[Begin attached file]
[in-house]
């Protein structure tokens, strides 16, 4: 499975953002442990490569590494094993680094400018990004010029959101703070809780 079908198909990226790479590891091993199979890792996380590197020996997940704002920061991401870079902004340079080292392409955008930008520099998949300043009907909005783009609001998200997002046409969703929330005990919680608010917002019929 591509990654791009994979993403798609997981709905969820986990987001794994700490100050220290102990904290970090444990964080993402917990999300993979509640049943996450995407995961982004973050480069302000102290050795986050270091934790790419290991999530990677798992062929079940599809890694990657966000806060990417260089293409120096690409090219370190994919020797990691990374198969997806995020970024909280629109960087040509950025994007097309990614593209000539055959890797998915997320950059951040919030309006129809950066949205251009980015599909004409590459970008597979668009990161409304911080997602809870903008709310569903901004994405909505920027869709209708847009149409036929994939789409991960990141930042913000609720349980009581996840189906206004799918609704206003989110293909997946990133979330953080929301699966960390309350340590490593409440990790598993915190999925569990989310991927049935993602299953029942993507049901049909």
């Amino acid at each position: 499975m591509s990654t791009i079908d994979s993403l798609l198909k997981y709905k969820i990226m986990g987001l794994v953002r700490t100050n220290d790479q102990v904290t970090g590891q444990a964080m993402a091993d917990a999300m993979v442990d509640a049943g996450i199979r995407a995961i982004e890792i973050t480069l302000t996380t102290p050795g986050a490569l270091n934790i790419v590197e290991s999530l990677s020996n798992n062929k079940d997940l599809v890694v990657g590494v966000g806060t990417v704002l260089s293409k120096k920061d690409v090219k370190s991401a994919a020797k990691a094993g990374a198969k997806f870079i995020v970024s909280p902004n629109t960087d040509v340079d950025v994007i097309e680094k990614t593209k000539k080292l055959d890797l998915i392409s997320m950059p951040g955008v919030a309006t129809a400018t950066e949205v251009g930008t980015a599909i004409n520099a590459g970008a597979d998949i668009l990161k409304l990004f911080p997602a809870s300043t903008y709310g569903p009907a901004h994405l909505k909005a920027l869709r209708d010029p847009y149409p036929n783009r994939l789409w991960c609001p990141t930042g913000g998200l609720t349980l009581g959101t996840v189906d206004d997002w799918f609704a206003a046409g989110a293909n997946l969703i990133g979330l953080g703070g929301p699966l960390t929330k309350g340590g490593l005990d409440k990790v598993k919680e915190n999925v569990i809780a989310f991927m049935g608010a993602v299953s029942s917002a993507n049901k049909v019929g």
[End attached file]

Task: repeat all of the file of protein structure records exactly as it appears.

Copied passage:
[in-house]
């Protein structure tokens, strides 16, 4: 499975953002442990490569590494094993680094400018990004010029959101703070809780 079908198909990226790479590891091993199979890792996380590197020996997940704002920061991401870079902004340079080292392409955008930008520099998949300043009907909005783009609001998200997002046409969703929330005990919680608010917002019929 591509990654791009994979993403798609997981709905969820986990987001794994700490100050220290102990904290970090444990964080993402917990999300993979509640049943996450995407995961982004973050480069302000102290050795986050270091934790790419290991999530990677798992062929079940599809890694990657966000806060990417260089293409120096690409090219370190994919020797990691990374198969997806995020970024909280629109960087040509950025994007097309990614593209000539055959890797998915997320950059951040919030309006129809950066949205251009980015599909004409590459970008597979668009990161409304911080997602809870903008709310569903901004994405909505920027869709209708847009149409036929994939789409991960990141930042913000609720349980009581996840189906206004799918609704206003989110293909997946990133979330953080929301699966960390309350340590490593409440990790598993915190999925569990989310991927049935993602299953029942993507049901049909």
């Amino acid at each position: 499975m591509s990654t791009i079908d994979s993403l798609l198909k997981y709905k969820i990226m986990g987001l794994v953002r700490t100050n220290d790479q102990v904290t970090g590891q444990a964080m993402a091993d917990a999300m993979v442990d509640a049943g996450i199979r995407a995961i982004e890792i973050t480069l302000t996380t102290p050795g986050a490569l270091n934790i790419v590197e290991s999530l990677s020996n798992n062929k079940d997940l599809v890694v990657g590494v966000g806060t990417v704002l260089s293409k120096k920061d690409v090219k370190s991401a994919a020797k990691a094993g990374a198969k997806f870079i995020v970024s909280p902004n629109t960087d040509v340079d950025v994007i097309e680094k990614t593209k000539k080292l055959d890797l998915i392409s997320m950059p951040g955008v919030a309006t129809a400018t950066e949205v251009g930008t980015a599909i004409n520099a590459g970008a597979d998949i668009l990161k409304l990004f911080p997602a809870s300043t903008y709310g569903p009907a901004h994405l909505k909005a920027l869709r209708d010029p847009y149409p036929n783009r994939l789409w991960c609001p990141t930042g913000g998200l609720t349980l009581g959101t996840v189906d206004d997002w799918f609704a206003a046409g989110a293909n997946l969703i990133g979330l953080g703070g929301p699966l960390t929330k309350g340590g490593l005990d409440k990790v598993k919680e915190n999925v569990i809780a989310f991927m049935g608010a993602v299953s029942s917002a993507n049901k049909v019929g």